Pilsen Residents Celebrate Victory Over Lead, But Not End of the Story

Tuesday September 06 2011

Pilsen Lead Polluter Agrees to Improvements; State Listens to Community and Sues Kramer, Seeks Injunction: Neighbors Consider the Actions a Good Step Forward, But Short of Immediate Solution

Responding to mounting scientific evidence and increasing pressure from Pilsen residents, Illinois Attorney General Lisa Madigan filed a lawsuit Tuesday against H. Kramer & Co., a smelter linked to high levels of lead pollution in Pilsen’s air. Madigan’s office also sought an injunction, to which the company responded Friday making important concessions. The measure is a step forward, but it allows Kramer to continue to operate before positively identifying the problem, falling short of the immediate solution demanded by the situation.

“We are happy the State’s Attorney finally listened to the people who are being harmed by toxic air,” said Rosalie Mancera, a Pilsen Alliance board member. “After much inaction we feel this is a step in the right direction, but Kramer is still operating; they should stop until we are sure that Kramer is not poisoning us anymore.”

Kramer has agreed on an interim basis to limit the operation of its furnace, the apparent emission source, and has agreed to implement “state of the art technology” to limit emissions on a long term basis. It has also agreed to remediate the soil on its property, which should reduce or eliminate windblown contamination from that source. Community residents are currently studying the judgment to decide on further action.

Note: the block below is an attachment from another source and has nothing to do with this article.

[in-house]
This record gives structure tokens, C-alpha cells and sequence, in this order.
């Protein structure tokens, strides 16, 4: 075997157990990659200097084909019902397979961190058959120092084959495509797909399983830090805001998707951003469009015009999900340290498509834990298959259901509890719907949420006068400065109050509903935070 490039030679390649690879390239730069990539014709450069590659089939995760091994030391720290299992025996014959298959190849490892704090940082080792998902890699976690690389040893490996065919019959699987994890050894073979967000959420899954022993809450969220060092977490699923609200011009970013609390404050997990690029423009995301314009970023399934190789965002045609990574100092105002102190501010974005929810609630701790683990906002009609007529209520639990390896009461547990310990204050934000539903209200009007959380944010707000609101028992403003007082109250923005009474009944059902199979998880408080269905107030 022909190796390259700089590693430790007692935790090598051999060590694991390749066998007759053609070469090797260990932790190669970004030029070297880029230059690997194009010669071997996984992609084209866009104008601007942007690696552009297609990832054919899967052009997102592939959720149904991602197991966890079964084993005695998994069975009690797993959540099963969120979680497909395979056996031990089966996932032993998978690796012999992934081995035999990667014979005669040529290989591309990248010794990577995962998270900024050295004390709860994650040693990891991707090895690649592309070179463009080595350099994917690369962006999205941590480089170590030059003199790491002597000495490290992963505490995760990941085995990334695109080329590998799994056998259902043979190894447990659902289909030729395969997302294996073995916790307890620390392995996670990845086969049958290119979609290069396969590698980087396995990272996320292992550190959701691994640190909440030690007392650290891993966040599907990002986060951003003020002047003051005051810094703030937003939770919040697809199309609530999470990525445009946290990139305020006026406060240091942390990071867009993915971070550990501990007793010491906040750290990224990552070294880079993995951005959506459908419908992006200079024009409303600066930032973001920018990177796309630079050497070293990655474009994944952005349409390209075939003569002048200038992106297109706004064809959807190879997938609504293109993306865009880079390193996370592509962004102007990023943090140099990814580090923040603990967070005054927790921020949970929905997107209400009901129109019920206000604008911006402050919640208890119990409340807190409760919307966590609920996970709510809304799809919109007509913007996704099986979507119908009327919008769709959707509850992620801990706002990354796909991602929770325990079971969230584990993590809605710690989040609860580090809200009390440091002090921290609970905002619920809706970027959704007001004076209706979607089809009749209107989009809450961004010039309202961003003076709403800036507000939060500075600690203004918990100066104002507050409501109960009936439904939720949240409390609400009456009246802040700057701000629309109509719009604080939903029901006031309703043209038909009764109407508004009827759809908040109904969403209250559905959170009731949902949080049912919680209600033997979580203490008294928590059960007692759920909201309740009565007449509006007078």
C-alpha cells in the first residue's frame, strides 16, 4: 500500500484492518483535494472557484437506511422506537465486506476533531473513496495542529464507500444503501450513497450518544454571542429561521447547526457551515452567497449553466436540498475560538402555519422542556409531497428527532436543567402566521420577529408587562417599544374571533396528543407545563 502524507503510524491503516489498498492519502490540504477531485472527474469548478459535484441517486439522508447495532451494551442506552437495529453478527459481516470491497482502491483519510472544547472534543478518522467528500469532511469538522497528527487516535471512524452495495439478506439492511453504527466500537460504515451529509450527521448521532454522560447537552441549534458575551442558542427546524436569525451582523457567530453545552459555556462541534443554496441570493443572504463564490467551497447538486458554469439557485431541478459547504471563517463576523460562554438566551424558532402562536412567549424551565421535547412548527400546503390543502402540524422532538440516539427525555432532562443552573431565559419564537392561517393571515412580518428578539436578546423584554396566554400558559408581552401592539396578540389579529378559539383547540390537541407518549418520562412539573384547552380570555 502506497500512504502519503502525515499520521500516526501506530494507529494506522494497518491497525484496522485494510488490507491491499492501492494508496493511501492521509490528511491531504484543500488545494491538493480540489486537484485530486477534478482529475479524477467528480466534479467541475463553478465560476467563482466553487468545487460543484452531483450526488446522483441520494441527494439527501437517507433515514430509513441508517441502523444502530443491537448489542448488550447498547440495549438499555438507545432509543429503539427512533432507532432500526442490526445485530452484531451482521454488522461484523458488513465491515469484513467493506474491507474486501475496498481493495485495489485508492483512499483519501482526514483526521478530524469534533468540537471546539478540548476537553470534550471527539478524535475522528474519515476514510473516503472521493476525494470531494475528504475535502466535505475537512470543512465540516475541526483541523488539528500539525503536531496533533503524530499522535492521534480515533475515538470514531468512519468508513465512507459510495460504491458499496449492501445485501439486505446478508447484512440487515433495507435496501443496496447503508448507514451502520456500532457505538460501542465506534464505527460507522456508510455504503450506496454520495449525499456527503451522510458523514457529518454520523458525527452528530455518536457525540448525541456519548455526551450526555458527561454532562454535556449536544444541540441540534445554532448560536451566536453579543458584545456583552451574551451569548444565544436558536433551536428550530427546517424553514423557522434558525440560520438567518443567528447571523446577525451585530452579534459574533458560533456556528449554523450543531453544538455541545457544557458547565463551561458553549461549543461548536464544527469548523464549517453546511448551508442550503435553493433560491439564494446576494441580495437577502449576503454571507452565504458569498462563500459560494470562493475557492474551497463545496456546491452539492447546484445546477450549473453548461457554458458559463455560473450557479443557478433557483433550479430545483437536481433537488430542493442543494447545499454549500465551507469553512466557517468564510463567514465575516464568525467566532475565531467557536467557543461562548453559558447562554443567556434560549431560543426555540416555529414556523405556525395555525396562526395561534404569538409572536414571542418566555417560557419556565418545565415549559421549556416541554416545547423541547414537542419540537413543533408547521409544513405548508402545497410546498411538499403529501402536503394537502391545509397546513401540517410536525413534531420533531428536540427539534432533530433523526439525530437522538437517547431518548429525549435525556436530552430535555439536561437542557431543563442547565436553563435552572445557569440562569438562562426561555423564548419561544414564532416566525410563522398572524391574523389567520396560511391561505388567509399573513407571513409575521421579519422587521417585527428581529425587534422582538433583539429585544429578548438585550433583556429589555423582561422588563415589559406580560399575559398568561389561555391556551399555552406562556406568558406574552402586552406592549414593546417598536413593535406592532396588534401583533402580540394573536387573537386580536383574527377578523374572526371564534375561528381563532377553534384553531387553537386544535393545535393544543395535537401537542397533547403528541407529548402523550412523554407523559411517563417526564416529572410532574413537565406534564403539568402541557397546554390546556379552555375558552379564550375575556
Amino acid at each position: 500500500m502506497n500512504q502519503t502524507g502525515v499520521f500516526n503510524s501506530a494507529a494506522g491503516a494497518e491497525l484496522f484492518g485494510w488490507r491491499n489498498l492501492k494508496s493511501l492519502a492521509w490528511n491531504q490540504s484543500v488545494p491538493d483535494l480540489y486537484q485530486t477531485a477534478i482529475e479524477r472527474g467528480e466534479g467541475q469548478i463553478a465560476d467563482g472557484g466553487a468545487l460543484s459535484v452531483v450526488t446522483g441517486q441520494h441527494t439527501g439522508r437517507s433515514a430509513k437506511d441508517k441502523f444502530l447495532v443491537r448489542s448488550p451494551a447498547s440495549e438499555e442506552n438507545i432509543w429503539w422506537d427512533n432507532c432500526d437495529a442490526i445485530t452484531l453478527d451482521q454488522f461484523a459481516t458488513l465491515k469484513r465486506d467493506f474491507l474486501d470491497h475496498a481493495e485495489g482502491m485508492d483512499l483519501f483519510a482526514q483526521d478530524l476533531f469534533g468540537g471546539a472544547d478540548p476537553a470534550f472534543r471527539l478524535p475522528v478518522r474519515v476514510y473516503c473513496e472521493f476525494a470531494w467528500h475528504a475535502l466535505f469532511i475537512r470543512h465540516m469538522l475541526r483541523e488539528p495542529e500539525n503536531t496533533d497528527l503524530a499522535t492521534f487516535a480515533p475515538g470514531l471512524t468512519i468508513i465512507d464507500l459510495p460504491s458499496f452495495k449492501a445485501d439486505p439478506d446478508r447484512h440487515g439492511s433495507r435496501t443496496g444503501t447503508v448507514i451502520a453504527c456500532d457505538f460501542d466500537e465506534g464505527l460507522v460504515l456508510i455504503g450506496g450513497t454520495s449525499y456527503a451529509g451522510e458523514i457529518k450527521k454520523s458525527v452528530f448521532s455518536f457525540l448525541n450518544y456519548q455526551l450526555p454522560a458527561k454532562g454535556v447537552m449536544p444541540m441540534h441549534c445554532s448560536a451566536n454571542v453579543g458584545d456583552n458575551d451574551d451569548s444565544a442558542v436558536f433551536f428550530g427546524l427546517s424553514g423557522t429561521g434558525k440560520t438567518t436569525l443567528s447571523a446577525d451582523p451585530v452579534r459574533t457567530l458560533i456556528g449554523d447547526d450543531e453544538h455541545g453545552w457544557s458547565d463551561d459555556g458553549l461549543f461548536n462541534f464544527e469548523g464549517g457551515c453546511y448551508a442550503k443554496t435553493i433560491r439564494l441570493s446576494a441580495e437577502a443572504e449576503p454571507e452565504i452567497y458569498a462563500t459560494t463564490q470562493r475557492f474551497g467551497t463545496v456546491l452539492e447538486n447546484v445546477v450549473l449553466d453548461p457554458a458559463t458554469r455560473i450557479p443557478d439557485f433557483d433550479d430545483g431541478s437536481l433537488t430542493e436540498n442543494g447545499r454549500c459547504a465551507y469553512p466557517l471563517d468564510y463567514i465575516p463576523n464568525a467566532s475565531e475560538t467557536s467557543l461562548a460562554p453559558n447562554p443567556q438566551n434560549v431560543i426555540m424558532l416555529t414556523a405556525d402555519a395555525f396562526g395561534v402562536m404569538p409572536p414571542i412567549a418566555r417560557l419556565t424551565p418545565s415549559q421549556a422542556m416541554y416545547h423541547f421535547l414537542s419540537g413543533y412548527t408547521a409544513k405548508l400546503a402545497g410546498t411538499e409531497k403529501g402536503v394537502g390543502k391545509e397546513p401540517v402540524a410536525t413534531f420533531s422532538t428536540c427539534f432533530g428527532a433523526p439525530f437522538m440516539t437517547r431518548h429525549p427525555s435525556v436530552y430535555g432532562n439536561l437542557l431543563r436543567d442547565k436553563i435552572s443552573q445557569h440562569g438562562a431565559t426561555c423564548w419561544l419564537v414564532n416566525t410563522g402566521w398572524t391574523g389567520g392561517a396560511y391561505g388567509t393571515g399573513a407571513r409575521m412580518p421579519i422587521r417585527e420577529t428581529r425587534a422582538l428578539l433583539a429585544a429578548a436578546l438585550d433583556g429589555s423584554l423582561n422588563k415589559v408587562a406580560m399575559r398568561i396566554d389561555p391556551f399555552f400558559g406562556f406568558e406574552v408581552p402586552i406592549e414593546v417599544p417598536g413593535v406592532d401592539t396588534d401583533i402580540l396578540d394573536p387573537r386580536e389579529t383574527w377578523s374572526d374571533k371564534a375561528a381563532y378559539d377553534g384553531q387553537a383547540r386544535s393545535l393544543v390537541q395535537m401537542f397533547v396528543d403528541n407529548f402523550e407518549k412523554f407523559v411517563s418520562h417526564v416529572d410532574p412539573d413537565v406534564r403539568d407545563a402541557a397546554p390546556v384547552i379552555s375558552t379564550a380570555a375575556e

The suit is supported by three counts ranging from violating the Clean Air Act to the endangerment of the environment and the public’s health and welfare.

Pilsen Alliance representatives met June 30 with Lisa Madigan’ environmental staff, the U.S. Department of Justice, and the state and federal Environmental Protection Agency to demand solutions to the ongoing lead emergency. The meeting took place after a number of mobilizations demanding a stop to the lead poisoning. Community representatives urged authorities to sue Kramer and seek an injunction to immediately cease and desist from operating until they find the problem, but they refused citing ongoing negotiations at the time.

Pilsen is a densely populated area made of mostly immigrant, low income residents already affected by severe health disparities. The elevated readings of lead in the neighborhood were captured from two nearby schools, and two elementary schools are within blocks of the polluter. Lead is especially dangerous to children. Pilsen Alliance is a grassroots community organization dedicated to the overall wellbeing of the community. In the last months it has mobilized hundreds of residents around this issue.

Contact: Rosalie Mancera, Maria Torres
312.243.5440 / 312.320.9790